Mental performance for half-marathon and marathon race | Norton Sports Health | Norton Healthcare


Hey guys it’s Stephanie Fish, your Norton
Sports Health KDF mini and marathon training program coordinator. I’m here with Vanessa
Shannon who is the director of mental performance at Norton Sports Health and the University
of Louisville Athletic Department and welcome! Thank you! Extremely long title there. We’re
gonna talk about mental performance and the mental preparedness for your upcoming race.
What’s the meaning of mental performance? The easiest way to think about mental performance
is to think about performance like an equation. Performance is equal to potential minus disruption.
Mental performance is really about learning how to minimize those disruptions. If it’s
a disruption within your control, you want to prevent or resist that. If it’s a disruption
outside of your control, you want to learn how to tolerate it. If it’s a disruption that
we allow to disrupt us, that one that we want to learn how to recover from. But it’s ultimately
about minimizing those disruptions so we can maximize our potential. So, comparing the
characteristics between a successful an an unsuccessful athlete, help me out with that.
Sure so when it comes to mental performance, a couple of things or characteristics about
successful athletes- They usually expect the expected, so we’ve heard the phrase expect
the unexpected, thats actually impossible. So we want to expect the expected. We want
to prepare for any scenario. I think when we become unsuccessful is when we sort of
limit our preparation. We think positivity is a great way of being, it is but we also
have to be realistic. So successful athletes usually consider both of those, unsuccessful
athletes may forget to prepare for the tough stuff. The second thing I think would be learning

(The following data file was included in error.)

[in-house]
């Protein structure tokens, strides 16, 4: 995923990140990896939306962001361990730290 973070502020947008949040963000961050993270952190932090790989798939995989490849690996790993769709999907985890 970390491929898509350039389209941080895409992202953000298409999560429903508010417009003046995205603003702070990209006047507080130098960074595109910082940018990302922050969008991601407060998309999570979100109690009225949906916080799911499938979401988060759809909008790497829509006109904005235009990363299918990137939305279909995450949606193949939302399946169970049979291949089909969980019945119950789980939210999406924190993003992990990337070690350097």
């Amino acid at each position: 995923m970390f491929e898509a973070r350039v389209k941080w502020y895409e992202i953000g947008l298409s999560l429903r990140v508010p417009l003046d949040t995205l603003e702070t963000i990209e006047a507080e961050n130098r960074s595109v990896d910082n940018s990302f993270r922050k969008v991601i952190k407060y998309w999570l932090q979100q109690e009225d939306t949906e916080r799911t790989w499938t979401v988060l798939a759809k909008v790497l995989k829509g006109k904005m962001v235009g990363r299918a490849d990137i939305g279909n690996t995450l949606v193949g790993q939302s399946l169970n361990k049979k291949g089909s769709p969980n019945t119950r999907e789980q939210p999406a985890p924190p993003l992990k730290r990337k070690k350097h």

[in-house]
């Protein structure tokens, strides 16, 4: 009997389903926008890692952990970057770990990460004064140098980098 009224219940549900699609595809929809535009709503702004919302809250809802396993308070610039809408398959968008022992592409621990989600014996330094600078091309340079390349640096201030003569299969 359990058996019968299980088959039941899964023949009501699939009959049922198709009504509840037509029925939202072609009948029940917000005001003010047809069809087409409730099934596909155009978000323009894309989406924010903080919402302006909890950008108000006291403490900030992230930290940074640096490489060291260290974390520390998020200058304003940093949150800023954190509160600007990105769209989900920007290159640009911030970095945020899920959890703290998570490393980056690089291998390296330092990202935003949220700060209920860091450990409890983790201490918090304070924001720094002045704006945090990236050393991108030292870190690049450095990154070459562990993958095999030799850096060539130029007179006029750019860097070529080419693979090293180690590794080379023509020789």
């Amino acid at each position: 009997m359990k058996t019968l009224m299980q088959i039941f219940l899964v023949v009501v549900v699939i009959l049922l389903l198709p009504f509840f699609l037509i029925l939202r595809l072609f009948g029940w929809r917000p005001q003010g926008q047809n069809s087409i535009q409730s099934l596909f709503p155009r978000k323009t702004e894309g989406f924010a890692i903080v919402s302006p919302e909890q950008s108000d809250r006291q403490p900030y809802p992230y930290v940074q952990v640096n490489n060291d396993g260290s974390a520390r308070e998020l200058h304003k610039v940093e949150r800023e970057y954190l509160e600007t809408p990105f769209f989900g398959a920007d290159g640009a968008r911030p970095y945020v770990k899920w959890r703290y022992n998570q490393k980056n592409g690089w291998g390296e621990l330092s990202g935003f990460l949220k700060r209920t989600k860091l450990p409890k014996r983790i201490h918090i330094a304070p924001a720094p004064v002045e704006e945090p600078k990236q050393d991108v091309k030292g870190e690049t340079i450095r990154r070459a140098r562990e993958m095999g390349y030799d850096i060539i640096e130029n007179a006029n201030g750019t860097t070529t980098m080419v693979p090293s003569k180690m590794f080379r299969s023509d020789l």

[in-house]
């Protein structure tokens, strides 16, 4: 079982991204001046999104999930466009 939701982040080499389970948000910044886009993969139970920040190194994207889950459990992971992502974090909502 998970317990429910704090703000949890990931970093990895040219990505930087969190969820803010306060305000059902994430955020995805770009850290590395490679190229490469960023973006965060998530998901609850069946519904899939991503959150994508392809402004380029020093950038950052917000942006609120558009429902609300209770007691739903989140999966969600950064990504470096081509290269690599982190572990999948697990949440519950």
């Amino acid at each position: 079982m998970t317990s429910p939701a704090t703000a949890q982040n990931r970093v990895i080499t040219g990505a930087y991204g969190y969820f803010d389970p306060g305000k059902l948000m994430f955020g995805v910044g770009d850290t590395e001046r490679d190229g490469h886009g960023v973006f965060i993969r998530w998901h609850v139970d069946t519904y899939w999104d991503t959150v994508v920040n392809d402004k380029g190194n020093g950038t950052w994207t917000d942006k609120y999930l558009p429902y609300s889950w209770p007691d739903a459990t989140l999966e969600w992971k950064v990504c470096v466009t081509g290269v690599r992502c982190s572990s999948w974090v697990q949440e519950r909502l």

how to attack the gap. That’s actually a phrase I borrowed from the New Zeland All Blacks
who are considered the most successful team in sporting history. And they go for the gap,
meaning where you are and where your potential is, they’re always trying to get in that gap.
Everyday we train, everyday we prepare, we’re trying to get in the gap and get closer to
our potential. So I talk about attacking the gap, right? Really getting in that gap, finding
a way to get better everyday. When I talk about unsuccessful athletes, unsuccesful atheletes
maybe sometimes set goals too high. The improvements are too big that they’re striving for on a
daily basis. Unsuccessful athletes can be inconsistent in that gap, so somedays they
attack the gap, other days they don’t. Third characteristic I think would be when I call
riding the wave. So I grew up in southern California, so I use the surfing analogy when
it comes to emotional control. We kind of have to be able to expect the expected, know
that things won’t go great, when they don’t go great some of the time we will be able
to ride the wave. So being able to control our emotions and bounce back and kind of manage
the situation. Unsuccessful athletes, differently, tend to struggle in that area. Right? So they
get knocked off the surfboard, they throw their hands up they wanna give up. Successful
athletes love challenges and when they see challenges they kind of confront them and
can ride the wave. And then lastly, there’s this theory behind embracing the suck. So,
how can you embrace the suck and deal with a worst case senario during a race? So, embrace
the suck is kind of a military phrase or mantra that’s been introduced into performance psychology
and it’s a great phrase that is meaningful. I talk with athletes about welcoming discomfort
and so it’s sort of the same ideology. This idea that if you know it’s going to suck you
may as well be prepared for it and ready for it and embrace it. As terms of kind of welcoming
discomfort as a piece of that, if we prepare for discomfort, so we put ourselves through
a grueling training run. When the race becomes gruling were prepared for that, we sort of
know how to be successful in taht moment despite the discomfort. Thank you for being here Dr.
Shannon. My pleasure. Very well put over here given you guys up for race day. I hope you
can use some of those tips coming up for the KDF mini and marathon. Can’t wait to see you
guys for the next training run!

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